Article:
Pittsburgh Theological Seminary

Bridging the Word and the World

4/22 2015

Ecotheology and the Role of the Church

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EcotheologyEarth Day is the day when Christians have the opportunity to celebrate God’s amazing gift of creation to all of humankind. In the past, few Christians saw reason to celebrate Earth Day. It seems we were unable to connect the budding environmental movement with our practice of the Christian faith. The problem was not necessarily that we didn’t care about environmental issues, though that can still be said for some, the problem was in our inability to respond theologically to a changing world. Today people of faith all over the earth are being drawn to a deeply imbedded connection with God’s creation as we realize that Earth Day just might be a holiday for the Church to celebrate.

For millennia human beings were able to take for granted the finite nature of creation and still see little damage. There were few enough of us that the damage we inflicted on the earth would always heal itself given enough time. Little theological reflection was given to humanity’s role in creation beyond an understanding of God as creator. As humanity has entered the 21st century we have begun to realize the ramifications of exponential population growth, unchecked fossil fuel combustion, and massive deforestation. Today we know that humanity’s activities on this planet are the main cause of environmental degradation, loss of biodiversity, and threatening changes in the earth’s climate. As the writer’s of a magnificent booked called Evangelical Ecotheology suggest, the church of our day needs theologians who can bring ecology and theology together to help lead the way. They call this ecotheology.

It’s now the Church’s time to claim all of God’s creation as a priceless gift and develop a robust biblical theology around the issues facing our planet. Sadly, some of the churches in America still stands against the biblical call to steward creation as a gift from God. But this will become more and more a minority fringe as we continue to understand the realities facing our planet and the people thereof. Many parts of the church of Jesus Christ are poised for action and ready to lead our culture on emerging issues of environmental justice and long term care for creation.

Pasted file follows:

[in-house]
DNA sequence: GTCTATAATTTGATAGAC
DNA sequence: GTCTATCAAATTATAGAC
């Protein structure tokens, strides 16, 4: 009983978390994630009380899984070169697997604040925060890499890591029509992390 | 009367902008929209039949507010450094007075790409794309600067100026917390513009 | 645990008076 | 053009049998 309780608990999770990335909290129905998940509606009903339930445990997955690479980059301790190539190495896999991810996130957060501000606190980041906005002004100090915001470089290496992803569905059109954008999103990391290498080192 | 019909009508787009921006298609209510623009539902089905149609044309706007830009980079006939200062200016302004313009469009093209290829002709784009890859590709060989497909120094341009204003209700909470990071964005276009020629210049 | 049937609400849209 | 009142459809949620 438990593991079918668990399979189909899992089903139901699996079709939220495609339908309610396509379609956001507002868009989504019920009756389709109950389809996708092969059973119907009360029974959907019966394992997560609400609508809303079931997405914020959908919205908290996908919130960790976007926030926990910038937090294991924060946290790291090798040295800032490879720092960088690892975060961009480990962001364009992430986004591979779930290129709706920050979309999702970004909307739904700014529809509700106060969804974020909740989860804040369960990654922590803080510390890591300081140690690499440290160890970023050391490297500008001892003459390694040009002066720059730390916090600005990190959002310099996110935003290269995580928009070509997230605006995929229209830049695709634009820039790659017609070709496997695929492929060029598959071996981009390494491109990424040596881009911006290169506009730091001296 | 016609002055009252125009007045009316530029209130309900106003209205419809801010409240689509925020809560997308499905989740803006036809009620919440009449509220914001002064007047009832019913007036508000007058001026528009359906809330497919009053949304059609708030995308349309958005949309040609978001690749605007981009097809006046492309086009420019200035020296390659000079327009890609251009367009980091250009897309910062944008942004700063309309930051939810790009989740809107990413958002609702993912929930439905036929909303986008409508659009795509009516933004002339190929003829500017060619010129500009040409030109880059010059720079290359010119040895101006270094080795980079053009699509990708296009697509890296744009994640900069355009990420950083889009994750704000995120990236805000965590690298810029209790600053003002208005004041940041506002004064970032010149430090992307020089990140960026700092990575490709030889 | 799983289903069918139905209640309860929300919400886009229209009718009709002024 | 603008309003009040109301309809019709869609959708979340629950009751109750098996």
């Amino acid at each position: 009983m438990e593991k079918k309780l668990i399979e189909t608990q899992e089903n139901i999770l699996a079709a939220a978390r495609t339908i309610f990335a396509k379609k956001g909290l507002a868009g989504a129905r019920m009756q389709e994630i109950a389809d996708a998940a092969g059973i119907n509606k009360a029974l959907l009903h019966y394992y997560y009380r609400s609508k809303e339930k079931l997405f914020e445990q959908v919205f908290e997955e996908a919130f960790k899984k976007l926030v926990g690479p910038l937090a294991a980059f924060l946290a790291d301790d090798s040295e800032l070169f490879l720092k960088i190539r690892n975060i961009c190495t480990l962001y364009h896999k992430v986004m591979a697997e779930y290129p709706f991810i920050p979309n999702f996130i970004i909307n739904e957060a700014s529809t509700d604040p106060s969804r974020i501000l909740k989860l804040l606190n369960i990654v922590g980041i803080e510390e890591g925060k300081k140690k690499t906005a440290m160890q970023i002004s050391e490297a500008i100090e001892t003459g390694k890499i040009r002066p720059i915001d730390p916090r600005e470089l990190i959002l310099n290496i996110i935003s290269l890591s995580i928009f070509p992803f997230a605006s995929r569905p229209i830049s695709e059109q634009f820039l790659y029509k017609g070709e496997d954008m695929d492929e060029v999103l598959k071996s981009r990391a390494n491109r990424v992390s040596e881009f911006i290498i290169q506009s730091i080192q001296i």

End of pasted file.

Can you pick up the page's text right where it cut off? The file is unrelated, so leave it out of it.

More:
I’ve been saying for years that if the global church would lead the environmental movement massive positive change would happen. I always imagined the mainline denominations leading the way with evangelical churches following. By God’s grace it seems we will all be following Pope Frances and the Catholic Church as he appropriately takes the lead. A few months ago I asked a Catholic priest about the upcoming encyclical on the environment, due out early this summer. I was excited to hear his take on the Pope’s stance for climate justice. What this friend was able to understand for the first time was the direct connection between care for creation and care for the poor. This will be a point of conviction for many Christians as our climate continues to shift and it becomes more and more obvious that environmental justice and social justice are inseparable. While earth care and people care are two inseparable ethics, each contains its own inherent worth. Christians of the 21st century must fight with equal vigor for issues of the environment and issues of the poor and oppressed. In many cases these issues will intersect and overlap.

According to Genesis 1:26, God created humanity in God’s own image, an image that reflects profound and unlimited creativity and an obvious love for His creation. Immediately following, we learn that it is humanity’s vocation to care for, steward, and fill that creation. As we move forward in the 21st century, the church must take the lead in celebrating our role as the caretakers of planet earth. We must act on the behalf of all people and all living creatures to succeed in vocation as caretakers. We are given the blessing of celebration in the beauty of God’s creation. Earth Day might become an important day in the church calendar, not as a nominal secular holiday, but a church holiday, representing one of the major callings of God’s church for the 21st century.

The Rev. John Creasy ’06 is associate pastor of the Open Door and director of Garfield Community Farm, ecologically diverse neighborhood farm on nearly three acres of land at the top of the Garfield neighborhood in Pittsburgh. This farm serves to educate the local church on our call as Christians toward environmental sustainability and to provide healthy organic produce to those of lower income in the neighborhood. 

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